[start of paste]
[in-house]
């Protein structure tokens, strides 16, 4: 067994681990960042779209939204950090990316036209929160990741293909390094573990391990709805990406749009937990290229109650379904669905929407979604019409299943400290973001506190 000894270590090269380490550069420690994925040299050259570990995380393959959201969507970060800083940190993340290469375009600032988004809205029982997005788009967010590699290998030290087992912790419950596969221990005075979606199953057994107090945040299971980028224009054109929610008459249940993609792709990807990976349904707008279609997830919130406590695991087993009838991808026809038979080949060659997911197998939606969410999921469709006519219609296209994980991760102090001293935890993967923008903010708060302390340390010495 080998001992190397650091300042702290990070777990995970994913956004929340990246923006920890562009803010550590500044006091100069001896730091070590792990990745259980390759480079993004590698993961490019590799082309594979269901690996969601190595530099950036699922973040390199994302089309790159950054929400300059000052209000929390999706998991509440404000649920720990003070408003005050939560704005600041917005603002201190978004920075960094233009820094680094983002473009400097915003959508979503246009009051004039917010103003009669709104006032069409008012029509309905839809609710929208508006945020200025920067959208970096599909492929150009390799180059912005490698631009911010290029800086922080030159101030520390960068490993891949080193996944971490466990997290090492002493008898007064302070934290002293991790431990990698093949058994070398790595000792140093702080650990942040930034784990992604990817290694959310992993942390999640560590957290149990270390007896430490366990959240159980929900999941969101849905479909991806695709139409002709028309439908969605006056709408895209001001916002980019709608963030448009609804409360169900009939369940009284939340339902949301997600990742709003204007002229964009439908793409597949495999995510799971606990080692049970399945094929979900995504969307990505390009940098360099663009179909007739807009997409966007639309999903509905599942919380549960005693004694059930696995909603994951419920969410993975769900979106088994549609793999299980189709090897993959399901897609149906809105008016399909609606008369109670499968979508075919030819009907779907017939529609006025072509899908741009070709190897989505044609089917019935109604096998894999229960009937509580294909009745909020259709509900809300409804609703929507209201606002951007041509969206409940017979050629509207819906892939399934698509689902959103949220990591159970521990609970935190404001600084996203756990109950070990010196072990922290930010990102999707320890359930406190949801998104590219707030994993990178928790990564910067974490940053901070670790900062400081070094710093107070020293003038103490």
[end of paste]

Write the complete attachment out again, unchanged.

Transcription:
[in-house]
């Protein structure tokens, strides 16, 4: 067994681990960042779209939204950090990316036209929160990741293909390094573990391990709805990406749009937990290229109650379904669905929407979604019409299943400290973001506190 000894270590090269380490550069420690994925040299050259570990995380393959959201969507970060800083940190993340290469375009600032988004809205029982997005788009967010590699290998030290087992912790419950596969221990005075979606199953057994107090945040299971980028224009054109929610008459249940993609792709990807990976349904707008279609997830919130406590695991087993009838991808026809038979080949060659997911197998939606969410999921469709006519219609296209994980991760102090001293935890993967923008903010708060302390340390010495 080998001992190397650091300042702290990070777990995970994913956004929340990246923006920890562009803010550590500044006091100069001896730091070590792990990745259980390759480079993004590698993961490019590799082309594979269901690996969601190595530099950036699922973040390199994302089309790159950054929400300059000052209000929390999706998991509440404000649920720990003070408003005050939560704005600041917005603002201190978004920075960094233009820094680094983002473009400097915003959508979503246009009051004039917010103003009669709104006032069409008012029509309905839809609710929208508006945020200025920067959208970096599909492929150009390799180059912005490698631009911010290029800086922080030159101030520390960068490993891949080193996944971490466990997290090492002493008898007064302070934290002293991790431990990698093949058994070398790595000792140093702080650990942040930034784990992604990817290694959310992993942390999640560590957290149990270390007896430490366990959240159980929900999941969101849905479909991806695709139409002709028309439908969605006056709408895209001001916002980019709608963030448009609804409360169900009939369940009284939340339902949301997600990742709003204007002229964009439908793409597949495999995510799971606990080692049970399945094929979900995504969307990505390009940098360099663009179909007739807009997409966007639309999903509905599942919380549960005693004694059930696995909603994951419920969410993975769900979106088994549609793999299980189709090897993959399901897609149906809105008016399909609606008369109670499968979508075919030819009907779907017939529609006025072509899908741009070709190897989505044609089917019935109604096998894999229960009937509580294909009745909020259709509900809300409804609703929507209201606002951007041509969206409940017979050629509207819906892939399934698509689902959103949220990591159970521990609970935190404001600084996203756990109950070990010196072990922290930010990102999707320890359930406190949801998104590219707030994993990178928790990564910067974490940053901070670790900062400081070094710093107070020293003038103490």